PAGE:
Our backyard chickens and new coop

Coop It’s been more than 2 months since we brought Fluffy and Yellow home. They were merely 4-day-old chicks when we got them. (Read how we got them here) We kept them in a brooder at home for a while. We knew we were going to keep them so I set out to find a proper coop. I found one that I felt is the best setup for our backyard on eBay and ordered. I got it in a week.
Coop We set it up on June 23rd. It was really easy, that it took us only 30 minutes, with the help of the children. I have been reading especially on The Chicken Chick’s website, on the details of the proper coop setup. The Chicken Chick’s website is one of the best resource for an urban backyard chicken owner out there.
Roost bar The coop has a decent living quarters with a roost bar. Initially, I put a long feeder in the coop but I read you don’t need feeder or waterer in the living quarters, so I took it out later.
Feeder Waterer I got hanging waterer and feeder from Amazon.com. These are rather small. We only have 3 chickens, pretty sufficient for now.
Litter scoop As per The Chicken Chick’s advice, we put washed sand on the floor of the run. I also got a litter scoop to keep it clean. It has been working pretty well. The poop is going in the compost bin.
Chick Vader Since we got the coop, we decided to pick up another hen. We know Fluffy is a rooster and Yellow is a hen. We thought Yellow would appreciate another female friend. Not that Fluffy wouldn’t appreciate another hen. :) My son wanted a black hen this time. My daughter named her “Chick Vader”.
Coop Chickens got used to their new home pretty quickly. However, it took about a week for Fluffy and Yellow to welcome Chick Vader in the flock. Again, as per The Chicken Chick’s recommendation, we kept her in the make-shift chicken run (old playpen) until they get used to each other. During the process, poor Chick Vader was pecked few times, but luckily was not hurt. My son was very upset with Fluffy, that he pecked on Chick Vader.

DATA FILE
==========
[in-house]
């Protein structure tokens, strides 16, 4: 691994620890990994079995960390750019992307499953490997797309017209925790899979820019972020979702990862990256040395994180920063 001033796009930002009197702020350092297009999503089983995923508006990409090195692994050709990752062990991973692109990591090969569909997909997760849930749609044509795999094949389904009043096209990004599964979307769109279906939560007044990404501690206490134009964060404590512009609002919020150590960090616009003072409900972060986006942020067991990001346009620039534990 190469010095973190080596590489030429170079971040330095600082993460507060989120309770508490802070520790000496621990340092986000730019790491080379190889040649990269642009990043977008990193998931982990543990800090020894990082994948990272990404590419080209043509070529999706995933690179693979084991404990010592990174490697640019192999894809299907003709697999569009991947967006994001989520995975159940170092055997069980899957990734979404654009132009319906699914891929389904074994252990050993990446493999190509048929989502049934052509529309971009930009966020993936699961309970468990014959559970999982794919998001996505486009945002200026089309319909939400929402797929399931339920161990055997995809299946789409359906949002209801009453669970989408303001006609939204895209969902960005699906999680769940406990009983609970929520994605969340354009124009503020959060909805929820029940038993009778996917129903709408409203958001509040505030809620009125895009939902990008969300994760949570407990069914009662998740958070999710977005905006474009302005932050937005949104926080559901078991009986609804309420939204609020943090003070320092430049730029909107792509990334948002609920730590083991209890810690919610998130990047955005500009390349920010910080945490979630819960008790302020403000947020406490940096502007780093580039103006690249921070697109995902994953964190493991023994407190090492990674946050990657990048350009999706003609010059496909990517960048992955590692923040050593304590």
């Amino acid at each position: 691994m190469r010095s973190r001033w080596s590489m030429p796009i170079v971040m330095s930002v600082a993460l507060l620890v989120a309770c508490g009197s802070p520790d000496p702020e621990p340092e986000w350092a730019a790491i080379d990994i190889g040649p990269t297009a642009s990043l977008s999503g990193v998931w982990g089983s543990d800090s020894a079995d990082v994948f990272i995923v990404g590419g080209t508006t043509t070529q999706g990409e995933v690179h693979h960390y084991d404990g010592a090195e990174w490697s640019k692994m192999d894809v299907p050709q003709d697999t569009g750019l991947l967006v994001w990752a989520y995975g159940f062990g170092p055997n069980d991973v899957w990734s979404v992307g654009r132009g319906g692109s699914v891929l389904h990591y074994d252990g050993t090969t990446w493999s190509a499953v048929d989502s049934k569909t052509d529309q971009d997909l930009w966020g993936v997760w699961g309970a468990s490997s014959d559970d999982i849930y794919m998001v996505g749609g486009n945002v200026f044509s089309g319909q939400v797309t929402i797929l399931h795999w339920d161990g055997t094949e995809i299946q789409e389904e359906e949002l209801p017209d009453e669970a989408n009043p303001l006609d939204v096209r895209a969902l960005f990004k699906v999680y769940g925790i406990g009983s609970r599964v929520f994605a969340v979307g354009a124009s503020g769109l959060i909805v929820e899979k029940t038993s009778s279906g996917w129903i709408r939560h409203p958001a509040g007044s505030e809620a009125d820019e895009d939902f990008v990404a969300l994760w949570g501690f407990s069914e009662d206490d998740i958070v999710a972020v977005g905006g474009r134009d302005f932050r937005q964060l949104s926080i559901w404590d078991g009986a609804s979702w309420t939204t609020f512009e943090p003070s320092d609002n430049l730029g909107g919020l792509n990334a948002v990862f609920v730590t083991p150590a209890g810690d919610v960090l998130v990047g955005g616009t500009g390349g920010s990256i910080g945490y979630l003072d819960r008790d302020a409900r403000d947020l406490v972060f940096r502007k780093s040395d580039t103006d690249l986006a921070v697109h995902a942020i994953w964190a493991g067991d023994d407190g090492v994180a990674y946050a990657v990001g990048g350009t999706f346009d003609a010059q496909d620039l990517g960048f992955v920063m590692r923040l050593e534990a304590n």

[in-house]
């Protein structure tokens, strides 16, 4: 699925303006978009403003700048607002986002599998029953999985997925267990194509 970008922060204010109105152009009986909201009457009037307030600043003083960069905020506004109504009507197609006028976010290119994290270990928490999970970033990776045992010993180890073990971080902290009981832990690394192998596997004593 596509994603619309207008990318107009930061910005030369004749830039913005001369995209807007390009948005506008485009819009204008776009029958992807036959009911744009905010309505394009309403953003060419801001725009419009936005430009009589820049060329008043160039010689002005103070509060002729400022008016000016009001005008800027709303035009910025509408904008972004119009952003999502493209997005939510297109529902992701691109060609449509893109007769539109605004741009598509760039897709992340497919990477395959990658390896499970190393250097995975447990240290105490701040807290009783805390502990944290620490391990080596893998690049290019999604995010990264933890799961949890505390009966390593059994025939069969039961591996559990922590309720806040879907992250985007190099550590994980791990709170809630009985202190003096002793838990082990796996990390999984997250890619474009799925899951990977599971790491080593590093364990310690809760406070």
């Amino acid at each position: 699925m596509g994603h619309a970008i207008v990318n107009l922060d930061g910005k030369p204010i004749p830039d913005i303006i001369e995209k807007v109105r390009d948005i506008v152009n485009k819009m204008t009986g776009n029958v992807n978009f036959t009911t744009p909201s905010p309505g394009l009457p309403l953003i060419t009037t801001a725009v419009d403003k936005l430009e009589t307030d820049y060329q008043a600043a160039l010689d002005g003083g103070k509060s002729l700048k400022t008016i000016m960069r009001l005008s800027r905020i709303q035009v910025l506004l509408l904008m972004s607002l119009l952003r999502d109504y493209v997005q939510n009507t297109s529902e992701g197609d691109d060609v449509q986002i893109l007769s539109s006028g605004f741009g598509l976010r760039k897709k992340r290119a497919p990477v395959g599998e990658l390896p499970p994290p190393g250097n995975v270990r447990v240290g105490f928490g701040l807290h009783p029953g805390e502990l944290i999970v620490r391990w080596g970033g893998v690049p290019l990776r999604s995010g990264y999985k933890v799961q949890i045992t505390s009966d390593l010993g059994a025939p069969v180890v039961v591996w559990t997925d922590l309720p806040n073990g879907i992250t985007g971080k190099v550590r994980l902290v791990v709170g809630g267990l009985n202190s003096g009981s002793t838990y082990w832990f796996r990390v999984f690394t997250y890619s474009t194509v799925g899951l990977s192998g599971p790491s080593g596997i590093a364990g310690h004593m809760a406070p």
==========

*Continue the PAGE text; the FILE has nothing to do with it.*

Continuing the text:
We leave them out in the backyard when we are  at home. They scratch and peck around the grass and my veggie garden. Luckily, they haven’t harmed any crops. We keep them in the run, when we are not at home.

They learned to get into the coop around sunset, get inside the living quarters and get on the roost bar to sleep. We then close and lock their doors.
Trio I learned their breeds as well.

They are all good friends now.
Girls only Chick Vader is about 3 weeks younger than Fluffy and most probably 4 weeks younger than Yellow.
Fluffy loves his snacks I am learning a lot about chickens and taking care of chickens. Fluffy is a big cockerel now. He started to crow about 2 weeks ago. At first, he sounded like he had laryngitis. Now his voice is getting fuller and louder. He loves his snacks by thew way. He recognizes the package.
Fluffy We take him in at night and keep him in a dark box until humane hours of the morning. When we let him out, he and the girls meetup with joy. He crows frequently during the day as well. We found a new home for this beautiful boy. I know my son will be heartbroken to separate from him. He adores Fluffy even though he likes Chick Vader as well, he’s his first real pet. My son was very content  about the solution, that we keep him inside to keep him from crowing at sunrise. Eventually, we’ll need to find a better home to him, where he can crow whenever he wants and has more hens and other roos to play with.
Love corn Chickens love corn. They were trying to get some from kids’.
Untitled My son putting Fluffy and Chick Vader into their coop for the evening.
Chickenbooks I read these books.

  1. Chicken in every yard is a very solid, comprehensive reference book for beginners. I learned a lot from this book.
  2. Free range chicken gardens is more about integrating chickens and a garden (either vegetable or flower)
  3. Chick days is more about the first few months of chickens, hatching, brooders etc. This book was very basic for me at the time I started reading it. As it name says, it is “An Absolute Beginner’s Guide to Raising Chickens from Hatching to Laying”. It would have been great if I had time to read it before the chicks came home.

Comments

Trackbacks

Leave a Reply

Your email address will not be published. Required fields are marked *

You may use these HTML tags and attributes: <a href="" title=""> <abbr title=""> <acronym title=""> <b> <blockquote cite=""> <cite> <code> <del datetime=""> <em> <i> <q cite=""> <strike> <strong>